Another example of an enzymatic reaction that is applied to nanoporous membranes is the assay of 5-lipoxygenase (5-LO). As with the taxadiene synthase reaction, the membrane used in this reaction is exposed to organic solvents, and thus, a membrane that is resistant to degradation by such solvents is selected. Where reversed-phase HPLC is used to analyze the reaction products, the membranes typically are pre-washed with the product extraction solvent to remove trace contaminants that may interfere with the analysis.

The reaction is initiated by adding 0.01 to 2 mg of a nuclear membrane preparation containing 5-LO to a volume of reaction buffer containing 20 mM arachidonic acid and then transferring the mixture to a small membrane disk that is housed in a syringe adaptable filtration unit. After an incubation period, the reaction is stopped by the addition of a volume of 1N citric acid that corresponds to 5% of the original reaction volume. The leukotriene reaction products and the arachidonic acid substrate are subsequently extracted by using a syringe to force two 100 μl aliquots of hexane/ethyl acetate (1:1) through the membrane. In one embodiment, internal standards are added to the pooled organic extract before drying under a stream of argon. The residue is redissolved in a small volume of HPLC grade methanol/water (1:1) containing 5% acetic acid then analyzed by reversed-phase HPLC.

Example 7 Determination and Quantitation of Protein-molecule Binding Reactions

The present system is used to study protein-molecule binding reactions. Typical examples of protein-molecule binding reactions include, but are not limited to, receptor-ligand binding, antibody-antigen binding, protein-nucleotide binding, enzyme active sites inhibitor binding and protein prosthetic group binding.

The use of nanoporous membranes in protein-molecule binding reactions increases the overall speed of these analyses. The reaction incubation time is decreased as a result of the increased reaction kinetics provided by the membrane system. Furthermore, in some protein-molecule binding applications, the reaction products are rapidly isolated by utilizing the differential filtration properties of these membranes.

The membrane pore size and membrane design are considerations when selecting the microporous membrane for protein-molecule binding reactions. To utilize the differential filtration capabilities of these membranes, a membrane having an appropriate pore size is selected. For some protein-molecule binding reactions, the bound protein-molecule complex are retained on the filter while unbound molecule is washed through. Accordingly, in such reactions, a pore size that prevents passage of protein-molecule complex through the membrane while allowing the passage of unbound molecule is selected. In addition to the selection of pore size, the shape and design of the membrane is selected to facilitate subsequent manipulations, such as vacuum filtration.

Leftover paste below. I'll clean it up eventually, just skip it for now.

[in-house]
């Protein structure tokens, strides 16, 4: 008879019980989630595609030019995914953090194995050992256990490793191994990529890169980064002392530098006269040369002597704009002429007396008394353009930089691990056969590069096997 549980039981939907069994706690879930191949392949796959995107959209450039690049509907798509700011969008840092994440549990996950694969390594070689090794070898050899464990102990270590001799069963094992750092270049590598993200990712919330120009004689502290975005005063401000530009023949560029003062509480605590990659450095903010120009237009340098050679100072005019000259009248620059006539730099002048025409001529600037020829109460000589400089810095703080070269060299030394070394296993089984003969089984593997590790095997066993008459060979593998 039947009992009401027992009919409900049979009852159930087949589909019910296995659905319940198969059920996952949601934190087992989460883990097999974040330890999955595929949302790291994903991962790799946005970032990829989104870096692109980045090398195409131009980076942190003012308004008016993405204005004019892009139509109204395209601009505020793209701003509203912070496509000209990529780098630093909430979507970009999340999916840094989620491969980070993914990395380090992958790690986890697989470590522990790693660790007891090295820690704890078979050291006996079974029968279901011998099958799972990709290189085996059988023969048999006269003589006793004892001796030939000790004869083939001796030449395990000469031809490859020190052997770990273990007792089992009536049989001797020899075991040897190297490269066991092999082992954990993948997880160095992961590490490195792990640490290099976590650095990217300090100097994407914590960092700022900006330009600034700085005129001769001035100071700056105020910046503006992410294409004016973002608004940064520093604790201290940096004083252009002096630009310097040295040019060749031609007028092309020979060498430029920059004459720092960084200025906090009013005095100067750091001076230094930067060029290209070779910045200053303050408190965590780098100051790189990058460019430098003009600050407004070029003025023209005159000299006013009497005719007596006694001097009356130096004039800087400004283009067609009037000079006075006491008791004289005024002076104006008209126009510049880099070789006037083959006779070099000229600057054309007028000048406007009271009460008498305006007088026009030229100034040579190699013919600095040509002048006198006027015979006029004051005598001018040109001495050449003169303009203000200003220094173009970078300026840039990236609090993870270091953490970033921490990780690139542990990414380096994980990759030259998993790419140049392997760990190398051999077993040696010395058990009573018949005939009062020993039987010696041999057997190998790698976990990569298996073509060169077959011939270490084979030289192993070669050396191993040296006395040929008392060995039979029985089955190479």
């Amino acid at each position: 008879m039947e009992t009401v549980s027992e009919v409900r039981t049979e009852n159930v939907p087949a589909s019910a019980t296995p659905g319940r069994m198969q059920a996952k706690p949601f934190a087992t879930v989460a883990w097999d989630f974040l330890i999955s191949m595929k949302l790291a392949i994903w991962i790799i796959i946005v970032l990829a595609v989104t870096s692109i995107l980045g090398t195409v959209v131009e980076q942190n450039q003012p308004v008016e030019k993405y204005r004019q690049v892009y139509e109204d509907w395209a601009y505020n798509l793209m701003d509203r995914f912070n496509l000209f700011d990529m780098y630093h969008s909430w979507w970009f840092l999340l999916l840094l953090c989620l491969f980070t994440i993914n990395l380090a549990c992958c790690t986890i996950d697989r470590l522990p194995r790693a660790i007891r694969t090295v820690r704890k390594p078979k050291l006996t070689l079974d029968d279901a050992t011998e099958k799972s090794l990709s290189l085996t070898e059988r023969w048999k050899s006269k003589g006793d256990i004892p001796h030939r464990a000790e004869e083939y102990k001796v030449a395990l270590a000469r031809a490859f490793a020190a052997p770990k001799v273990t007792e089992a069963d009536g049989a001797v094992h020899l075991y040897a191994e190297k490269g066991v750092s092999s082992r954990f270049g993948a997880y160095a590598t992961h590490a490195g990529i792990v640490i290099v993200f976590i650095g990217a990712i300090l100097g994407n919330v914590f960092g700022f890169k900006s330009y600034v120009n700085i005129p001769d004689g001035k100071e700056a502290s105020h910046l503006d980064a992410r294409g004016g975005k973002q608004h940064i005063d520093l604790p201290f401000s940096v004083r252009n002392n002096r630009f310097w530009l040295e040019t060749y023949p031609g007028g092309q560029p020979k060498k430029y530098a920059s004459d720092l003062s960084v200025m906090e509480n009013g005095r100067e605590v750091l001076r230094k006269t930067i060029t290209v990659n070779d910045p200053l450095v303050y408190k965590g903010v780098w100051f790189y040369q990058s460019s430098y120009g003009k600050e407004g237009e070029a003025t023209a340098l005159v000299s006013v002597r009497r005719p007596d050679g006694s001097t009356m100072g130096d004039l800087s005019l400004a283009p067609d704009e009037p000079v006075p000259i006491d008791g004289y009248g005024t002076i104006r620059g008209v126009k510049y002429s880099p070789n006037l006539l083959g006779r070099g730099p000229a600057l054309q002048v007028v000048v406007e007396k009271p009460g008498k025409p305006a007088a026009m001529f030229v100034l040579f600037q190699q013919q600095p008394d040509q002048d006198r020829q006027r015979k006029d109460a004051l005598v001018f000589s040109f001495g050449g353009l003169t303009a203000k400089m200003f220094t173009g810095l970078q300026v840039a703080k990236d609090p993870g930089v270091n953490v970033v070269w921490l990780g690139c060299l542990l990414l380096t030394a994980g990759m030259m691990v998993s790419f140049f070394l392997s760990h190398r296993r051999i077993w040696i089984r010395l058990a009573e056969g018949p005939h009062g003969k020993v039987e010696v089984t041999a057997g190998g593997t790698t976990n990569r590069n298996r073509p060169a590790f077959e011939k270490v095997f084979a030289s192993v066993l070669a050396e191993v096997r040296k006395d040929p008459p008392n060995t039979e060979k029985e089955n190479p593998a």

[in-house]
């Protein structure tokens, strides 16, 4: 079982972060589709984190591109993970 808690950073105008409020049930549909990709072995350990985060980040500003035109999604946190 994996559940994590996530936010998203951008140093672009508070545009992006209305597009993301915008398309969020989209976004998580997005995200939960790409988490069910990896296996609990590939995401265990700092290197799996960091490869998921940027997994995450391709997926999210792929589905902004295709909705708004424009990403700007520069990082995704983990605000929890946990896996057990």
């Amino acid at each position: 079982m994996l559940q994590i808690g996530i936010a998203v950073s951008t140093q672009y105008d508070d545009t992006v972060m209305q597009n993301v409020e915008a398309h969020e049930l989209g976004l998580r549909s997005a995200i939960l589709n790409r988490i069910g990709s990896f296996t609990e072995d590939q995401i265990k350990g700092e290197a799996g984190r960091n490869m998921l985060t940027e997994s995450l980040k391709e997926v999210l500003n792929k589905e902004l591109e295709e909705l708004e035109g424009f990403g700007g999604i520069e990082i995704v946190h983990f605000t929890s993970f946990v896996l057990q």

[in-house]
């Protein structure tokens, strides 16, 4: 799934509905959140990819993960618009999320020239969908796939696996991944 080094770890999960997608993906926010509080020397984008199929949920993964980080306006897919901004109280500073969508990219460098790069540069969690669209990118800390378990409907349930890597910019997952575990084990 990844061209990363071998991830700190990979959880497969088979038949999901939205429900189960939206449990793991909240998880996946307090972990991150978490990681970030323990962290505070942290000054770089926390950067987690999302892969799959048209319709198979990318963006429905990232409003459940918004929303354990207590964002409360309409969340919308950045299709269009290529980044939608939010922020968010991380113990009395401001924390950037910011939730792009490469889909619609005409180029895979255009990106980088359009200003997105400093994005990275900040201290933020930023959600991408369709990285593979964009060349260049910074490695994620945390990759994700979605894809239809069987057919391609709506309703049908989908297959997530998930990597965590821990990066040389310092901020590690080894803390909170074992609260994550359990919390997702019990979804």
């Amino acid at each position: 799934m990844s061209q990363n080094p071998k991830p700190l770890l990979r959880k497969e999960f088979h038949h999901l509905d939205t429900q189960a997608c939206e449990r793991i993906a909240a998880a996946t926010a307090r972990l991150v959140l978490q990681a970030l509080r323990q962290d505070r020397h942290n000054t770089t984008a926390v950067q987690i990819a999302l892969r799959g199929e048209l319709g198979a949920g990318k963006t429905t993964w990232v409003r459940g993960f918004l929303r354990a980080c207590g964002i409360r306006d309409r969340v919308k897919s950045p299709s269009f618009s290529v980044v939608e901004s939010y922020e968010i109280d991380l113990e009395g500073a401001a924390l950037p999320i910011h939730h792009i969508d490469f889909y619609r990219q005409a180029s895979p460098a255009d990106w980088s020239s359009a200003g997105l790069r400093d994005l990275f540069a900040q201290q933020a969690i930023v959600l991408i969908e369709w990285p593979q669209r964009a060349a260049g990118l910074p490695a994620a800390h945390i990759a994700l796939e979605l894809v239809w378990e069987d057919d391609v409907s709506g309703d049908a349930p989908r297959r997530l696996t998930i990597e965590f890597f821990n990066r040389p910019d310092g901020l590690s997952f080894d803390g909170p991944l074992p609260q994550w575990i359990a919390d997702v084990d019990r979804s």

An example of a protein-molecule binding reaction performed using the present system is the receptor-ligand binding reaction. Receptor-ligand binding reactions are used for a number of purposes, including but not limited to, detecting the presence of a ligand in a sample, determining receptor specificity, determining the affinity of the receptor for various ligands, and determining the number of receptor binding sites.

To assist in the detection and quantitation of the receptor-ligand complex, the ligand is labeled. Typical radiolabeling protocols are known in the art. (See, for example, the following publication, which is incorporated herein by reference: “Biomembrane Protocols II. Architecture and Function”, J. M. Graham and J. A. Higgins, eds., 1994, Humana Press, Totowa, N.J. (Chapter 24)).

The receptor-ligand binding reaction is initiated by adding 0.005 to 0.1 mg of purified receptor to a volume of binding buffer containing between 0.05 and 5 nM 125I-labeled ligand then transferring the mixture to a membrane disk that is mounted in a vacuum filtration device. In one embodiment, each component is added to the disk individually. After incubation for an appropriate duration, unbound 125I-labeled ligand is vacuum filtered through the membrane with an excess of PBS or other wash solution. The membrane, which contains the radiolabeled receptor-ligand complexes, is then removed from the filtration unit and the radioactivity is quantified with a gamma counter.

The method for separation of unbound 125I-labeled ligand from the receptor-ligand complexes is not limited to vacuum filtration. High pressure filtration, centrifugal filtration and other methods may be used.

Example 8 Labeling of Biomolecules and Organic Compounds

The present system is applicable to reactions used for labeling of biomolecules and organic compounds. Examples of such labeling reactions include, but are not limited to, labeling of membrane associate biomolecules, labeling of antibodies, labeling of organic tracer compounds, and labeling of synthetic organic reaction products. Both radioactive and nonisotopic labels are used with some labeling reactions.

In various embodiments, nanoporous membranes are used for both large and small scale labeling reactions. In some cases, the nanoporous membrane system enhances the kinetics of these reactions. Furthermore, in some biomolecular labeling applications, labeled products are isolated by utilizing the differential filtration properties of these membranes. In some cases, the isolation of small organic products can involve additional separation techniques.

Before performing the labeling reaction, a membrane material is selected. For example, organic solvents are used for some labeling reactions. A membrane resistant to degradation by such solvents is selected for use in these reactions.